Look at me, she said in the voice of a thousand burnt out stars. Look at me. I am woman.
The universe was a hotel bar in a neighbourhood so seedy that if it became fertile nobody would see trees for forests. The lights were permanently set to half past sunset, while the eyes of the patrons idled in parking bays for the disabled.
You buy me a beer, handsome? she cooed in a crow’s voice.
Listen, lady, I tell her, it’s a downward spiral when you start drinking on the job.
When the Devil’s your boss, it’s a requirement, she comes back.
Nice, I say and wave the barkeep, who looks like he could be the lover of the bride of Frankenstein, over with a finger. When he moves, it looks like his body parts belong to a human, but I wonder if they are living.
Give the dame a drink, I order him, and make mine a double.
His brown-toothed smirk tells me all I need to know. He thinks he’s seen it all before. I feel like telling him he ain’t, but he looks like he could do with one last surprise in his life, so I keep my mouth shut and pull out a handful of coins and spill them onto the bar counter. Should keep him occupied a while.
Sures hope you got more than that down there, the old sweetheart says.
Sure I do, I wink back at her, then pull out my cigarettes and matches. I light up. Through the blue plumes of smoke curling in on themselves like serpents trapped in a dream, I see a man seated at a table in a darkened corner. My mouth twitches at the sight of him. He watches me closely.
The barkeep slams two drinks onto the counter with a grin before he sweeps up the change in a surprisingly dextrous movement. He turns and limps away without as much as a glance backwards. The dolly next to me nearly tumbles over the bar, she reaches for her beer with such urgency, like it’s going to grow legs and walk away. I take my drink. Golden. Iced. I clink my glass into the beer bottle.
To us, she says.
You bet, I say. I take a slug. Goddamn tequila. I pucker, holding a sharp inhalation of alcoholic fumes in my lungs. I close my eyes and feel the liquor run into my bloodstream. It is exhilarating. When I open my eyes again, I ask, What’s your name?
Lilly, she says. Like the flower.
Beautiful, I say. You come here often?
You could say so, she says.
Who’s the fool in the corner?
Never seen him before, she doesn’t even bother to look in his direction.
Looking to get laid tonight, Lilly? I ask.
With the lights on, she says.
I consider her.
And I know some knots not even you’d get out of, she continues, leaning in so that she can mumble in my ear. Her breath odour is a concoction of beer, meat and cheap lipstick.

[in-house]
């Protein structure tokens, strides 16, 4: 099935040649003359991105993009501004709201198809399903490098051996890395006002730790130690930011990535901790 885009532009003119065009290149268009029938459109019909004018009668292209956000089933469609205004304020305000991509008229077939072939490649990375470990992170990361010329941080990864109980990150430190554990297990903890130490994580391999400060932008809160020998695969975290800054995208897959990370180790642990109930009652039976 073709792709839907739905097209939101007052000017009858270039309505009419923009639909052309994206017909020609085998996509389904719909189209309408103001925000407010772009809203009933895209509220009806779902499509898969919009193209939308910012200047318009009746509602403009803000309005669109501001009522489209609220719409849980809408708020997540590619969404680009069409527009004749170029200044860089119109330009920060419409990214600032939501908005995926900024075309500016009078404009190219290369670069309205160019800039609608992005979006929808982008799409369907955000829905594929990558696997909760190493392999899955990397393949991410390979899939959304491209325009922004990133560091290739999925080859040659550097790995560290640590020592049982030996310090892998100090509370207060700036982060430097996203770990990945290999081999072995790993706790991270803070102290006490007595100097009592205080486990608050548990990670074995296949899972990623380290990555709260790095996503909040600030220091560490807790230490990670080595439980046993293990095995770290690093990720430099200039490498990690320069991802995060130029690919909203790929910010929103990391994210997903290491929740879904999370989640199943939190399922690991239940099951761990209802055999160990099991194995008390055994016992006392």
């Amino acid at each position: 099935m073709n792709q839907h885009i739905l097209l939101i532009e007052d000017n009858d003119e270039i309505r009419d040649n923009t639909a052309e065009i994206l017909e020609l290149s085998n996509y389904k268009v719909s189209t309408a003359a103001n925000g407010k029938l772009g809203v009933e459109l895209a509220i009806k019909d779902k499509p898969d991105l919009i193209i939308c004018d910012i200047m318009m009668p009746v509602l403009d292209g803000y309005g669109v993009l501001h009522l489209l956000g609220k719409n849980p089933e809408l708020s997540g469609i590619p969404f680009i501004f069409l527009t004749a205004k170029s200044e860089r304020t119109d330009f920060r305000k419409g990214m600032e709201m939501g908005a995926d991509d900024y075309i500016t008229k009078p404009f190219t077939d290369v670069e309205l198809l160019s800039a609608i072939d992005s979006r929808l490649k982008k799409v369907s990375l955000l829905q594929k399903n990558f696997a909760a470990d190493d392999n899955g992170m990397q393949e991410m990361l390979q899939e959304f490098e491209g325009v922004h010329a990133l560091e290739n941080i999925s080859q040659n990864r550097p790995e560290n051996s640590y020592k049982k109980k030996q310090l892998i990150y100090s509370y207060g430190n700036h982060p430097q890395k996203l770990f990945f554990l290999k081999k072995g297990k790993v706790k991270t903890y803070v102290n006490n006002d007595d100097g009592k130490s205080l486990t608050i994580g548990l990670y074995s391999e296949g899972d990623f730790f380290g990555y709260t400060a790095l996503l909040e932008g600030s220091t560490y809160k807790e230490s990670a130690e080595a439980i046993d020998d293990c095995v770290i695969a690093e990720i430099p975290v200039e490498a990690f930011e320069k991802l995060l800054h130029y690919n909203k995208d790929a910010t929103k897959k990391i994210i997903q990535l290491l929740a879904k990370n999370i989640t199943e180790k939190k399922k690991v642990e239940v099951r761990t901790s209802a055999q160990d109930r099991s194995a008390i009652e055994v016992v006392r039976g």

I nod my head.
I’m always game for a challenge, I say, glancing up and staring directly into her blue eyes admiring me in the mirror hung on the wall behind the bar counter. I drag deeply on my cigarette then throw back the tequila.
Yo! I yell at the barkeep. Two more over here. And one for the gentleman in the corner over there.

Dynamite – Drabble for Friday Fictioneers

This is a drabble I wrote for Friday Fictioneers at Madison Woods.
I will be joining the madness called NaNoWrimo for November, so there will be changes in my bloggin habits for the month. I’ll post more about that on Monday. Hope you all have a super weekend.

Legend has it this is the same stick of dynamite Abel held in his hand the morning he stood before his father and declared, “With this power in my hand I will change the course of history today.” Abel’s father snorted and contorted his face, levelled his head and eyeballed the young man in front of him. Then slapped him hard enough to leave five red finger imprints as well as a palm print on the boy’s left cheek.
“Didn’t I teach you a damn thing?” the old man asked. “The greatest power in this world lies inside of you.”

Must Love Die For It To End? (Drabble)

The first time I died was the recognition of how complete your surrender was while in his arms.
What is it to dance if not a manifestation of our deepest yearning to trust and to be trusted? What of those we are unable to dance with – what do we whisper about them in our hearts when the song comes to an end? Why is it we thank them with counterfeit smiles then shoulder past them? There is no real judgement, is there? Only power struggle.
I had hated you for opening that door to my understanding. Now I thank you.